NIAID researchers show how immune cells swarm to infections

Researchers from the National Institute of Allergy and Infectious Diseases showed in an online issue of Nature on Sunday how specialized immune cells called neutrophils form tight clusters at wounds and infected areas.

Neutrophils are infection-fighting white blood cells that look for signs of infection or injury while circulating throughout the body. When the cells find something, like a cut on the skin, they move into the body's tissues and form tight defense clusters, similar to how insects swarm. By doing this, they kill and digest harmful bacteria trying to enter the body and break down damaged tissue.

Scientists have been able to study neutrophils before, but were unaware how the cells communicate with one another.

Scientists at the NIAID's Laboratory of Systems Biology used advanced microscopes to observe how neutrophils behaved in the skin of mice. They found that the neutrophils used a lipid called LTB4 to communicate with each other once the initial cells found the infection or wound. The lipids helped guide the cells to the source of the problem. Integrins then worked with LTB4, along with other chemicals to promote interaction among the neutrophils.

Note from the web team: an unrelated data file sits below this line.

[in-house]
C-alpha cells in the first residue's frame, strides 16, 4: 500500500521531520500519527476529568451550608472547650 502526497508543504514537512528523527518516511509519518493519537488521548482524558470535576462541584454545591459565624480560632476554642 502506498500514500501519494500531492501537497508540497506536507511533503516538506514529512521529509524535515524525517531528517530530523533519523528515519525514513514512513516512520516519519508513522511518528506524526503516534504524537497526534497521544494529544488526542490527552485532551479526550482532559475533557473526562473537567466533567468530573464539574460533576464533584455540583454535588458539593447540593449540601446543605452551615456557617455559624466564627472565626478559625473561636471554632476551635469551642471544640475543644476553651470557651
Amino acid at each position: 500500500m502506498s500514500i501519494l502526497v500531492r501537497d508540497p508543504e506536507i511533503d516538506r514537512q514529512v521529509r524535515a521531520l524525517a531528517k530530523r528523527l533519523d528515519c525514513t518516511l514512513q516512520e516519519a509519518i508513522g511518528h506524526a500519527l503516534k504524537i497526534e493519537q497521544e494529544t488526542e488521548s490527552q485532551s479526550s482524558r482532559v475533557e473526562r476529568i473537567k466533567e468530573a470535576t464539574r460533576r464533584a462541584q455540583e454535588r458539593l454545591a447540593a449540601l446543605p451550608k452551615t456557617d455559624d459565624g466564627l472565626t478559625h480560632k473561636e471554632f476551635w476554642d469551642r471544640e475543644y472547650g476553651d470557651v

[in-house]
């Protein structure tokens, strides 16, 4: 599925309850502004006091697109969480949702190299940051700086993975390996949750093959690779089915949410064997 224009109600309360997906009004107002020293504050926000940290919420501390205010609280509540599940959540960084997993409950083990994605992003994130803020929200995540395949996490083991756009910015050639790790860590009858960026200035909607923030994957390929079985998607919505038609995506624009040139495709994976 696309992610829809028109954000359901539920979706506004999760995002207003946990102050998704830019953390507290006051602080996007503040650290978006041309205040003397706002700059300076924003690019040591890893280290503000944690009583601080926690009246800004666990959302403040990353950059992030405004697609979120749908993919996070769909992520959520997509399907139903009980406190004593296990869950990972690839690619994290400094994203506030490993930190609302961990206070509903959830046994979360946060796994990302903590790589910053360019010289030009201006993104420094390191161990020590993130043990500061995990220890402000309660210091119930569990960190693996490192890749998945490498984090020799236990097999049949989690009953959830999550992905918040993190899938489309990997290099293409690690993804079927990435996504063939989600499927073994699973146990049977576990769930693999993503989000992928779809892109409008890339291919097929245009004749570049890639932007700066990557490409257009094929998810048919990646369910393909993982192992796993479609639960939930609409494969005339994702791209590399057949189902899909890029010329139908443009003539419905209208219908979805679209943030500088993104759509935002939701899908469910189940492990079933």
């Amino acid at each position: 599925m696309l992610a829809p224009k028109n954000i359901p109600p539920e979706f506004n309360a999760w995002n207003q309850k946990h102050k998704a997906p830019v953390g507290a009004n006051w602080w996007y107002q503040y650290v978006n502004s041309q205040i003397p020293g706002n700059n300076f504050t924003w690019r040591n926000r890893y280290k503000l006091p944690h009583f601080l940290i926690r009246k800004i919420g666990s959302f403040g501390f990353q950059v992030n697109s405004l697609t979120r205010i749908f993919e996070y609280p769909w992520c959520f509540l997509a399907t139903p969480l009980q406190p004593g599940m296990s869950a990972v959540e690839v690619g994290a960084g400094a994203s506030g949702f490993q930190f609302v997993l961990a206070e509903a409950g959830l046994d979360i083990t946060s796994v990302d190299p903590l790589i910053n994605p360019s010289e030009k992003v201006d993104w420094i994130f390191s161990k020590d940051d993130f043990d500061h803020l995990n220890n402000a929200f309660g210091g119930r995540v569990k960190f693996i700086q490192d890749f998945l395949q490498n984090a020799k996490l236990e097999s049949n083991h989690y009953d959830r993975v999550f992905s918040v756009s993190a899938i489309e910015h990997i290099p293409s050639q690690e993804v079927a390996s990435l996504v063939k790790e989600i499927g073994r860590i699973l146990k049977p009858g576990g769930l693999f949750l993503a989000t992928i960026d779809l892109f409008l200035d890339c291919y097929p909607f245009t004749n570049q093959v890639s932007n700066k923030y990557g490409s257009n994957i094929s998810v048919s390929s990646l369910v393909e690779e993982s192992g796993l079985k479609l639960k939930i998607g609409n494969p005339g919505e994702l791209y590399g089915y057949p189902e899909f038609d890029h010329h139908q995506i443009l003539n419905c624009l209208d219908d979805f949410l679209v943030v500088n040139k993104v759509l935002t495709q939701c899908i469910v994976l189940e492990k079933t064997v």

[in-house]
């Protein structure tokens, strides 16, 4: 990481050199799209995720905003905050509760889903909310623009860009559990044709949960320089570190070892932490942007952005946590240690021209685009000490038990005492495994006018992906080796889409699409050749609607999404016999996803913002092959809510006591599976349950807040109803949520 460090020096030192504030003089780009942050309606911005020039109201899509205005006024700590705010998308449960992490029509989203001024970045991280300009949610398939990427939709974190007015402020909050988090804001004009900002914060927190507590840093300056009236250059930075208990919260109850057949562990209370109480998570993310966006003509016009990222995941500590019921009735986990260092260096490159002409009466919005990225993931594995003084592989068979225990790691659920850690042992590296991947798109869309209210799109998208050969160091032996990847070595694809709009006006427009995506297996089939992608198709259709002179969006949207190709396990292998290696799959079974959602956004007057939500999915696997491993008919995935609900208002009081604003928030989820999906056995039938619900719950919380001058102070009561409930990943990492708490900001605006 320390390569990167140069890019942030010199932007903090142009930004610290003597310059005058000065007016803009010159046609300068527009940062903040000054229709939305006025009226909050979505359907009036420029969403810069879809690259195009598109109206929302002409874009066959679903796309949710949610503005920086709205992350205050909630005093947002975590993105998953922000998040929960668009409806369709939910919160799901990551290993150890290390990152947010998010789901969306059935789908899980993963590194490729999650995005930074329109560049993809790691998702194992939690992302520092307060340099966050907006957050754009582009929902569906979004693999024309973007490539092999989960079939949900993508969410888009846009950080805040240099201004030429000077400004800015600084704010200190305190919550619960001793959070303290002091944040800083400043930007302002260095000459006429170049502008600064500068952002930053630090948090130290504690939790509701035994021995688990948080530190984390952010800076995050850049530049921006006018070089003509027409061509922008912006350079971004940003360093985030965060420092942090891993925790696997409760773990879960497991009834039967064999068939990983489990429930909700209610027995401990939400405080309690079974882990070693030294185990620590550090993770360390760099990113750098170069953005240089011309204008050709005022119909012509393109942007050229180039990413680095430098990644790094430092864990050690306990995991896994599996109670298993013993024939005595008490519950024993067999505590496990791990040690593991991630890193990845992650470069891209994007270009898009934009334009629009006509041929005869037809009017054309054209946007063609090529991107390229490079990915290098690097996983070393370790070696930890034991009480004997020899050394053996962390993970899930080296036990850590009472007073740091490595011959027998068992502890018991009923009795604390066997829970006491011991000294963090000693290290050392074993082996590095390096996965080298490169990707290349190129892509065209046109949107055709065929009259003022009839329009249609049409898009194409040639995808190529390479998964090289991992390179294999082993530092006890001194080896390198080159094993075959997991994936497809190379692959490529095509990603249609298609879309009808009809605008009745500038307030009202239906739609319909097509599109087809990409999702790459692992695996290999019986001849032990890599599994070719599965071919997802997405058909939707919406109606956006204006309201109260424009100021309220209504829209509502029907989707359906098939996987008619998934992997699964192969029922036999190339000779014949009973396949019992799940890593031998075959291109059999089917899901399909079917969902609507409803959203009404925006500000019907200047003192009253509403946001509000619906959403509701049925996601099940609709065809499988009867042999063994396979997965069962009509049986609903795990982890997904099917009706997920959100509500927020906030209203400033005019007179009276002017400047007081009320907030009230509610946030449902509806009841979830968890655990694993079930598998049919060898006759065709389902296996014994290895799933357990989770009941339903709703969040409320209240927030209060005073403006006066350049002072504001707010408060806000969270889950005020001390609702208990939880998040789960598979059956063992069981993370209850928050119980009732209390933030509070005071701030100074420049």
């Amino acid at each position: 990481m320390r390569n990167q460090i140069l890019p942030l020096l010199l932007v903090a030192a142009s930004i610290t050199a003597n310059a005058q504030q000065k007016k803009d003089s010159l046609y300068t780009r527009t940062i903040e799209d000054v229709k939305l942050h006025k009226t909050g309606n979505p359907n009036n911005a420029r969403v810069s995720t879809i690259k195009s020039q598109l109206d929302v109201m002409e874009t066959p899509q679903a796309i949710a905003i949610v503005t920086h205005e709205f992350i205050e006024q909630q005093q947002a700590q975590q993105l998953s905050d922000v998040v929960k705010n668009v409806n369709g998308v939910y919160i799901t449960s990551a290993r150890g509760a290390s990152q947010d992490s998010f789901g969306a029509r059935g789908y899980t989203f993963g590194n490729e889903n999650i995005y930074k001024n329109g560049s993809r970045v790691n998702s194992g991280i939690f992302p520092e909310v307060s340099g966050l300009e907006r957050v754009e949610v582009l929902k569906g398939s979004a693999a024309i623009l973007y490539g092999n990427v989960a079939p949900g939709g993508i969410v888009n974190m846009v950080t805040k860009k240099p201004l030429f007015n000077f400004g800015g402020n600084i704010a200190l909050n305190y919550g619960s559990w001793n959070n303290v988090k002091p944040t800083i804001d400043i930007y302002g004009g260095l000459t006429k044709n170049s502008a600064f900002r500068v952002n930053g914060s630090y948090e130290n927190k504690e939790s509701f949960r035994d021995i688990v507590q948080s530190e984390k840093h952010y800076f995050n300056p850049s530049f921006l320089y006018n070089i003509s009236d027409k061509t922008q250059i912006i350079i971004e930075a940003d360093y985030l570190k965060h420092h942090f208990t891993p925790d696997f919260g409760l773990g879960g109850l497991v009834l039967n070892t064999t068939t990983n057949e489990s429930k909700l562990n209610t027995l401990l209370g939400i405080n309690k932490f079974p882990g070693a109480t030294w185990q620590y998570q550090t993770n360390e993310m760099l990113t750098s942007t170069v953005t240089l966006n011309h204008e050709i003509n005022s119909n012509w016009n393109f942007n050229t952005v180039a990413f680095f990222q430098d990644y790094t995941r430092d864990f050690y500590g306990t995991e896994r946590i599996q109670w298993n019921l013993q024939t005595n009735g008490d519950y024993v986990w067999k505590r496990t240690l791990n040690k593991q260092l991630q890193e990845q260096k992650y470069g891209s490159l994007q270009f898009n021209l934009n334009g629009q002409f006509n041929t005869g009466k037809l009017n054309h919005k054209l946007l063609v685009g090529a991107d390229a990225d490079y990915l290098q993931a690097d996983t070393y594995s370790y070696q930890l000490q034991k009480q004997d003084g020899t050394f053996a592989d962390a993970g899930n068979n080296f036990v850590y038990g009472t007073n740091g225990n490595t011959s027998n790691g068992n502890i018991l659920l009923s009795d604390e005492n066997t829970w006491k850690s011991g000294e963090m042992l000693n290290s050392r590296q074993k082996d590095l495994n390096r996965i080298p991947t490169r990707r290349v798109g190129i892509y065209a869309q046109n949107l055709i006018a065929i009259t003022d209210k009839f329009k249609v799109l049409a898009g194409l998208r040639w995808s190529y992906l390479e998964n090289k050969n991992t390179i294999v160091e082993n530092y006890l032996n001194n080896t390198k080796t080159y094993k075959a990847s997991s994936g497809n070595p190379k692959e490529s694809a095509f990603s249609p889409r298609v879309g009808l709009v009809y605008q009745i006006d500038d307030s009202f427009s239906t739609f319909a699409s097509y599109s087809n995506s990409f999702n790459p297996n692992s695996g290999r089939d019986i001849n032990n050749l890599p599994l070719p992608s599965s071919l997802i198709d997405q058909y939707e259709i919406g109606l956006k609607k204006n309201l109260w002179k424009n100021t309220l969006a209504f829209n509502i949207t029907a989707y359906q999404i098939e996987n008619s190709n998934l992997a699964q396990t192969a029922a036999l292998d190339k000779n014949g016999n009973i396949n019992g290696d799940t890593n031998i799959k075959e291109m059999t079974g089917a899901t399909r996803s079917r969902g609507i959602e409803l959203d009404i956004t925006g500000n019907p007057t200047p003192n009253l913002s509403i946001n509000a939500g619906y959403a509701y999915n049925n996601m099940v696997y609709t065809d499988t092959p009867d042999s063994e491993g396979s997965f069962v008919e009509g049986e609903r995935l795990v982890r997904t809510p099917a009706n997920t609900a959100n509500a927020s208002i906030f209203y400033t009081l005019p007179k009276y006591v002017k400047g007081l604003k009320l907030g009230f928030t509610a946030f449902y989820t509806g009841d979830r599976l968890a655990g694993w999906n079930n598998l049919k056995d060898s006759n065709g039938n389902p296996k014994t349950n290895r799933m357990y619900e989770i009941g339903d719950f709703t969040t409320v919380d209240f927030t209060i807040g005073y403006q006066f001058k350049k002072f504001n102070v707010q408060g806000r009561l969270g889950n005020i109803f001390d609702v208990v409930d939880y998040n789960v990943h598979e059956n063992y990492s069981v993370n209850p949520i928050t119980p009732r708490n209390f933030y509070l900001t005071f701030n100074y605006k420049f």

The scientists hope that with this new knowledge, they will be able to manipulate this network of communication to strengthen immune response or treat chronic inflammation.